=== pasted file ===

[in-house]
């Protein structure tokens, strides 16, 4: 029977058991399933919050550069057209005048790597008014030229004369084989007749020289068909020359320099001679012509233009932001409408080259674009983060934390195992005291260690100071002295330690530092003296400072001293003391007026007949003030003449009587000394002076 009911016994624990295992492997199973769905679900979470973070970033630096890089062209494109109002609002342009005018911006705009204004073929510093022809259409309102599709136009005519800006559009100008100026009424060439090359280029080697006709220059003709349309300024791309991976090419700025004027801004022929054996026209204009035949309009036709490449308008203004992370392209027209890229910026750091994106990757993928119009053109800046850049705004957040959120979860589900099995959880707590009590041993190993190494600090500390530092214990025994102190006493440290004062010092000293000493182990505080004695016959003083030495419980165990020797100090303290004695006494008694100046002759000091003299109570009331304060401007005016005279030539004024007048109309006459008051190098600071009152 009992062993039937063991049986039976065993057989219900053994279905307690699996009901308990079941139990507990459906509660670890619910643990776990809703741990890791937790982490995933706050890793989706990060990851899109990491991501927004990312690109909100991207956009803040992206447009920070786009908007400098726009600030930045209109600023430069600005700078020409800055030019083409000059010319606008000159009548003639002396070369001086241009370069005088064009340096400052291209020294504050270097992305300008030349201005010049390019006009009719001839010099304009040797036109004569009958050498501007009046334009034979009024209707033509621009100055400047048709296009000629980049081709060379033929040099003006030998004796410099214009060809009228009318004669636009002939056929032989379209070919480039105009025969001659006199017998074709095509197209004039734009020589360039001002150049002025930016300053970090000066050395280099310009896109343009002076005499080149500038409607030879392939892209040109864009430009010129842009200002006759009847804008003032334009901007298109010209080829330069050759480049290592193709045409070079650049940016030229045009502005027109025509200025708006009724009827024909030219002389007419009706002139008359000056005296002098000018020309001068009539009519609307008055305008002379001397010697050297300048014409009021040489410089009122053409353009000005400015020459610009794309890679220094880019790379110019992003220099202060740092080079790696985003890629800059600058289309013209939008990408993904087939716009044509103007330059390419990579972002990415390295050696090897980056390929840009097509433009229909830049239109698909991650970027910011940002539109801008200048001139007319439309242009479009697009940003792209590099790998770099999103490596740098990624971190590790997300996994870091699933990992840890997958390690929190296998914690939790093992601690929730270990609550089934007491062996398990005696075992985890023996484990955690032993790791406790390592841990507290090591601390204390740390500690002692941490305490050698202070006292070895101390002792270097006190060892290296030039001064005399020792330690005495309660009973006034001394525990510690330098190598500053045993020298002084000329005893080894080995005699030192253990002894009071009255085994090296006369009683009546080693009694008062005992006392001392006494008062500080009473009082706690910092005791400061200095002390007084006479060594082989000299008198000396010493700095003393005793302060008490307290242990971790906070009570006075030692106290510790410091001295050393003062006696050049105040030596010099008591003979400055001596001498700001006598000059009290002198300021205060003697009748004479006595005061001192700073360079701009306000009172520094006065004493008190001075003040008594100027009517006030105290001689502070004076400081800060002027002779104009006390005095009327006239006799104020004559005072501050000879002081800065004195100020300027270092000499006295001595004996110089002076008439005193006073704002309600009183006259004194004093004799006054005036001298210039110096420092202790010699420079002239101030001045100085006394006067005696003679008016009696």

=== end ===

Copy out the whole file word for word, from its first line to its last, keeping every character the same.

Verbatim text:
[in-house]
């Protein structure tokens, strides 16, 4: 029977058991399933919050550069057209005048790597008014030229004369084989007749020289068909020359320099001679012509233009932001409408080259674009983060934390195992005291260690100071002295330690530092003296400072001293003391007026007949003030003449009587000394002076 009911016994624990295992492997199973769905679900979470973070970033630096890089062209494109109002609002342009005018911006705009204004073929510093022809259409309102599709136009005519800006559009100008100026009424060439090359280029080697006709220059003709349309300024791309991976090419700025004027801004022929054996026209204009035949309009036709490449308008203004992370392209027209890229910026750091994106990757993928119009053109800046850049705004957040959120979860589900099995959880707590009590041993190993190494600090500390530092214990025994102190006493440290004062010092000293000493182990505080004695016959003083030495419980165990020797100090303290004695006494008694100046002759000091003299109570009331304060401007005016005279030539004024007048109309006459008051190098600071009152 009992062993039937063991049986039976065993057989219900053994279905307690699996009901308990079941139990507990459906509660670890619910643990776990809703741990890791937790982490995933706050890793989706990060990851899109990491991501927004990312690109909100991207956009803040992206447009920070786009908007400098726009600030930045209109600023430069600005700078020409800055030019083409000059010319606008000159009548003639002396070369001086241009370069005088064009340096400052291209020294504050270097992305300008030349201005010049390019006009009719001839010099304009040797036109004569009958050498501007009046334009034979009024209707033509621009100055400047048709296009000629980049081709060379033929040099003006030998004796410099214009060809009228009318004669636009002939056929032989379209070919480039105009025969001659006199017998074709095509197209004039734009020589360039001002150049002025930016300053970090000066050395280099310009896109343009002076005499080149500038409607030879392939892209040109864009430009010129842009200002006759009847804008003032334009901007298109010209080829330069050759480049290592193709045409070079650049940016030229045009502005027109025509200025708006009724009827024909030219002389007419009706002139008359000056005296002098000018020309001068009539009519609307008055305008002379001397010697050297300048014409009021040489410089009122053409353009000005400015020459610009794309890679220094880019790379110019992003220099202060740092080079790696985003890629800059600058289309013209939008990408993904087939716009044509103007330059390419990579972002990415390295050696090897980056390929840009097509433009229909830049239109698909991650970027910011940002539109801008200048001139007319439309242009479009697009940003792209590099790998770099999103490596740098990624971190590790997300996994870091699933990992840890997958390690929190296998914690939790093992601690929730270990609550089934007491062996398990005696075992985890023996484990955690032993790791406790390592841990507290090591601390204390740390500690002692941490305490050698202070006292070895101390002792270097006190060892290296030039001064005399020792330690005495309660009973006034001394525990510690330098190598500053045993020298002084000329005893080894080995005699030192253990002894009071009255085994090296006369009683009546080693009694008062005992006392001392006494008062500080009473009082706690910092005791400061200095002390007084006479060594082989000299008198000396010493700095003393005793302060008490307290242990971790906070009570006075030692106290510790410091001295050393003062006696050049105040030596010099008591003979400055001596001498700001006598000059009290002198300021205060003697009748004479006595005061001192700073360079701009306000009172520094006065004493008190001075003040008594100027009517006030105290001689502070004076400081800060002027002779104009006390005095009327006239006799104020004559005072501050000879002081800065004195100020300027270092000499006295001595004996110089002076008439005193006073704002309600009183006259004194004093004799006054005036001298210039110096420092202790010699420079002239101030001045100085006394006067005696003679008016009696």